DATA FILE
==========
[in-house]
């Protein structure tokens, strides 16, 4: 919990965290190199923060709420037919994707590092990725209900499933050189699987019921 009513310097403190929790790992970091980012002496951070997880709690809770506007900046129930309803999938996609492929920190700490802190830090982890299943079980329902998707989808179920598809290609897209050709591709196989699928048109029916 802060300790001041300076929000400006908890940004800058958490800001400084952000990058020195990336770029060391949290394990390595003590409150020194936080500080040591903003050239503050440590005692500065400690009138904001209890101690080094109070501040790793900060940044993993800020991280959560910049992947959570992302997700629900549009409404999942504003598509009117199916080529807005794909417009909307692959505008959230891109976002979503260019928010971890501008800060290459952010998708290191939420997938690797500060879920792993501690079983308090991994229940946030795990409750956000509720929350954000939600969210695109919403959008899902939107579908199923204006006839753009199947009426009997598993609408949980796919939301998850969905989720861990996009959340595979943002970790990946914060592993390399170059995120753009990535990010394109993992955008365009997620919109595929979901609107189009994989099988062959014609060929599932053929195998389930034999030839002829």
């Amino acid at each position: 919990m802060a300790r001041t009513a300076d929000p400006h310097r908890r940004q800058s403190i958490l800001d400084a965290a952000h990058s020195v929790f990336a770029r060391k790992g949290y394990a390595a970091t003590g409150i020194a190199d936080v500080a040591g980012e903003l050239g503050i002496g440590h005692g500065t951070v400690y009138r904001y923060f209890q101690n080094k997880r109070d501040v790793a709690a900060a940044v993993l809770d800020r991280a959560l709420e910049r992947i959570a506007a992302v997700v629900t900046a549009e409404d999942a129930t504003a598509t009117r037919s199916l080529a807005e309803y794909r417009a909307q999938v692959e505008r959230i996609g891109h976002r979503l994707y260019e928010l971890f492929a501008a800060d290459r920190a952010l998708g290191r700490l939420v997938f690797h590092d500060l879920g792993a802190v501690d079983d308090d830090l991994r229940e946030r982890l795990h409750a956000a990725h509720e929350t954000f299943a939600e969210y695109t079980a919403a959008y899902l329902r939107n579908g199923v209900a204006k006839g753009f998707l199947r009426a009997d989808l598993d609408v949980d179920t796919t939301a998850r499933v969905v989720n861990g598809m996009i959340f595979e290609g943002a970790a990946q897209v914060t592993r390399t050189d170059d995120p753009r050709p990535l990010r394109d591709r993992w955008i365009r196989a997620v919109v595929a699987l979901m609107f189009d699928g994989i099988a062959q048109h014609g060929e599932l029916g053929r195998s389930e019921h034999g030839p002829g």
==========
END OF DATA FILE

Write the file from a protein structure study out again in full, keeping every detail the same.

[in-house]
């Protein structure tokens, strides 16, 4: 919990965290190199923060709420037919994707590092990725209900499933050189699987019921 009513310097403190929790790992970091980012002496951070997880709690809770506007900046129930309803999938996609492929920190700490802190830090982890299943079980329902998707989808179920598809290609897209050709591709196989699928048109029916 802060300790001041300076929000400006908890940004800058958490800001400084952000990058020195990336770029060391949290394990390595003590409150020194936080500080040591903003050239503050440590005692500065400690009138904001209890101690080094109070501040790793900060940044993993800020991280959560910049992947959570992302997700629900549009409404999942504003598509009117199916080529807005794909417009909307692959505008959230891109976002979503260019928010971890501008800060290459952010998708290191939420997938690797500060879920792993501690079983308090991994229940946030795990409750956000509720929350954000939600969210695109919403959008899902939107579908199923204006006839753009199947009426009997598993609408949980796919939301998850969905989720861990996009959340595979943002970790990946914060592993390399170059995120753009990535990010394109993992955008365009997620919109595929979901609107189009994989099988062959014609060929599932053929195998389930034999030839002829």
């Amino acid at each position: 919990m802060a300790r001041t009513a300076d929000p400006h310097r908890r940004q800058s403190i958490l800001d400084a965290a952000h990058s020195v929790f990336a770029r060391k790992g949290y394990a390595a970091t003590g409150i020194a190199d936080v500080a040591g980012e903003l050239g503050i002496g440590h005692g500065t951070v400690y009138r904001y923060f209890q101690n080094k997880r109070d501040v790793a709690a900060a940044v993993l809770d800020r991280a959560l709420e910049r992947i959570a506007a992302v997700v629900t900046a549009e409404d999942a129930t504003a598509t009117r037919s199916l080529a807005e309803y794909r417009a909307q999938v692959e505008r959230i996609g891109h976002r979503l994707y260019e928010l971890f492929a501008a800060d290459r920190a952010l998708g290191r700490l939420v997938f690797h590092d500060l879920g792993a802190v501690d079983d308090d830090l991994r229940e946030r982890l795990h409750a956000a990725h509720e929350t954000f299943a939600e969210y695109t079980a919403a959008y899902l329902r939107n579908g199923v209900a204006k006839g753009f998707l199947r009426a009997d989808l598993d609408v949980d179920t796919t939301a998850r499933v969905v989720n861990g598809m996009i959340f595979e290609g943002a970790a990946q897209v914060t592993r390399t050189d170059d995120p753009r050709p990535l990010r394109d591709r993992w955008i365009r196989a997620v919109v595929a699987l979901m609107f189009d699928g994989i099988a062959q048109h014609g060929e599932l029916g053929r195998s389930e019921h034999g030839p002829g």